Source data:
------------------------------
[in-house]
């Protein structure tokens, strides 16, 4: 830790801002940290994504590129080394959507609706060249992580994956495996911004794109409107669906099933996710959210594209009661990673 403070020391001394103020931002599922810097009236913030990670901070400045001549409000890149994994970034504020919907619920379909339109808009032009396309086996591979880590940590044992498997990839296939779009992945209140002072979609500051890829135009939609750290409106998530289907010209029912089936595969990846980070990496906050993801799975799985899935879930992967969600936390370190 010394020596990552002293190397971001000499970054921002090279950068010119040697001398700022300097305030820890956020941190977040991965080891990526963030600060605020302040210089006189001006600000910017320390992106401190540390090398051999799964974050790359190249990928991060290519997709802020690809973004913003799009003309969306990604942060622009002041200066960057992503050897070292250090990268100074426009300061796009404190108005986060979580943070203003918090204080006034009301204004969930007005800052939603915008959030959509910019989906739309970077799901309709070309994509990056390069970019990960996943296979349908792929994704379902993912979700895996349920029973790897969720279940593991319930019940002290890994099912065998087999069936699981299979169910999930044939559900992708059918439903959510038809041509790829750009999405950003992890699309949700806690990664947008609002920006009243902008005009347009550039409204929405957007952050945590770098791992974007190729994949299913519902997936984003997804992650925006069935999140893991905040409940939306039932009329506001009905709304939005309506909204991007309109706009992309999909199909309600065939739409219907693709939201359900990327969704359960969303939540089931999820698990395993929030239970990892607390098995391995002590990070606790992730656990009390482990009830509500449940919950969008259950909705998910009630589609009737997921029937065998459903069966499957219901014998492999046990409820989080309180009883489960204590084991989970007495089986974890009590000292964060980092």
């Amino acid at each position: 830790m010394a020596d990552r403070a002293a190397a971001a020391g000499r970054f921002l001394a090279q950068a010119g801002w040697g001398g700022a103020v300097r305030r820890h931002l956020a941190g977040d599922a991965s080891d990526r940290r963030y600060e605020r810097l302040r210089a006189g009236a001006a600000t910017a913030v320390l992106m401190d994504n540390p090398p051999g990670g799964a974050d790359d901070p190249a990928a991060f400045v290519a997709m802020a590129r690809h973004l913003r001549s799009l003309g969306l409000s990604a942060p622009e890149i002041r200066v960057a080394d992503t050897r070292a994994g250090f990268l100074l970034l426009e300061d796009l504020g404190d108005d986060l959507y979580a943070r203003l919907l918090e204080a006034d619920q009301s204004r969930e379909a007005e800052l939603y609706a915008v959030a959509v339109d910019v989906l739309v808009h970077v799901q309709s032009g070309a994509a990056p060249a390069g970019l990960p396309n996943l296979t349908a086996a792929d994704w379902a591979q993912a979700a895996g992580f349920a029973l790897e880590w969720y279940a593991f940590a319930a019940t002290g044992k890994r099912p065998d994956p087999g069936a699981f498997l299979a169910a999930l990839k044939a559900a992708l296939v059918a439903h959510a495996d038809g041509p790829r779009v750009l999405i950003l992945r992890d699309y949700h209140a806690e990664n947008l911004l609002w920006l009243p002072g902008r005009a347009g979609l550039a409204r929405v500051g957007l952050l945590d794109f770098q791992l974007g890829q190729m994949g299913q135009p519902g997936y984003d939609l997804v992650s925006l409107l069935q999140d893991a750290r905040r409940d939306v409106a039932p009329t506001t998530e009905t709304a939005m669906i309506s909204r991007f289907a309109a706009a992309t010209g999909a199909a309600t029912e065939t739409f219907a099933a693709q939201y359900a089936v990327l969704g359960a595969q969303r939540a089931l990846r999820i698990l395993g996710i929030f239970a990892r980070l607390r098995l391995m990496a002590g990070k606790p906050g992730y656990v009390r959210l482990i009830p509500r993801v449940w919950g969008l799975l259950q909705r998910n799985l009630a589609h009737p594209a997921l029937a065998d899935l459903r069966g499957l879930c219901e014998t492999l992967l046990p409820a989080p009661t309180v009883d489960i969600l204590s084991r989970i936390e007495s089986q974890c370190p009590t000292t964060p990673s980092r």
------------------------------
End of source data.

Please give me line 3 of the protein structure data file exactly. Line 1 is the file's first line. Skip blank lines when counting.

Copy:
């Amino acid at each position: 830790m010394a020596d990552r403070a002293a190397a971001a020391g000499r970054f921002l001394a090279q950068a010119g801002w040697g001398g700022a103020v300097r305030r820890h931002l956020a941190g977040d599922a991965s080891d990526r940290r963030y600060e605020r810097l302040r210089a006189g009236a001006a600000t910017a913030v320390l992106m401190d994504n540390p090398p051999g990670g799964a974050d790359d901070p190249a990928a991060f400045v290519a997709m802020a590129r690809h973004l913003r001549s799009l003309g969306l409000s990604a942060p622009e890149i002041r200066v960057a080394d992503t050897r070292a994994g250090f990268l100074l970034l426009e300061d796009l504020g404190d108005d986060l959507y979580a943070r203003l919907l918090e204080a006034d619920q009301s204004r969930e379909a007005e800052l939603y609706a915008v959030a959509v339109d910019v989906l739309v808009h970077v799901q309709s032009g070309a994509a990056p060249a390069g970019l990960p396309n996943l296979t349908a086996a792929d994704w379902a591979q993912a979700a895996g992580f349920a029973l790897e880590w969720y279940a593991f940590a319930a019940t002290g044992k890994r099912p065998d994956p087999g069936a699981f498997l299979a169910a999930l990839k044939a559900a992708l296939v059918a439903h959510a495996d038809g041509p790829r779009v750009l999405i950003l992945r992890d699309y949700h209140a806690e990664n947008l911004l609002w920006l009243p002072g902008r005009a347009g979609l550039a409204r929405v500051g957007l952050l945590d794109f770098q791992l974007g890829q190729m994949g299913q135009p519902g997936y984003d939609l997804v992650s925006l409107l069935q999140d893991a750290r905040r409940d939306v409106a039932p009329t506001t998530e009905t709304a939005m669906i309506s909204r991007f289907a309109a706009a992309t010209g999909a199909a309600t029912e065939t739409f219907a099933a693709q939201y359900a089936v990327l969704g359960a595969q969303r939540a089931l990846r999820i698990l395993g996710i929030f239970a990892r980070l607390r098995l391995m990496a002590g990070k606790p906050g992730y656990v009390r959210l482990i009830p509500r993801v449940w919950g969008l799975l259950q909705r998910n799985l009630a589609h009737p594209a997921l029937a065998d899935l459903r069966g499957l879930c219901e014998t492999l992967l046990p409820a989080p009661t309180v009883d489960i969600l204590s084991r989970i936390e007495s089986q974890c370190p009590t000292t964060p990673s980092r």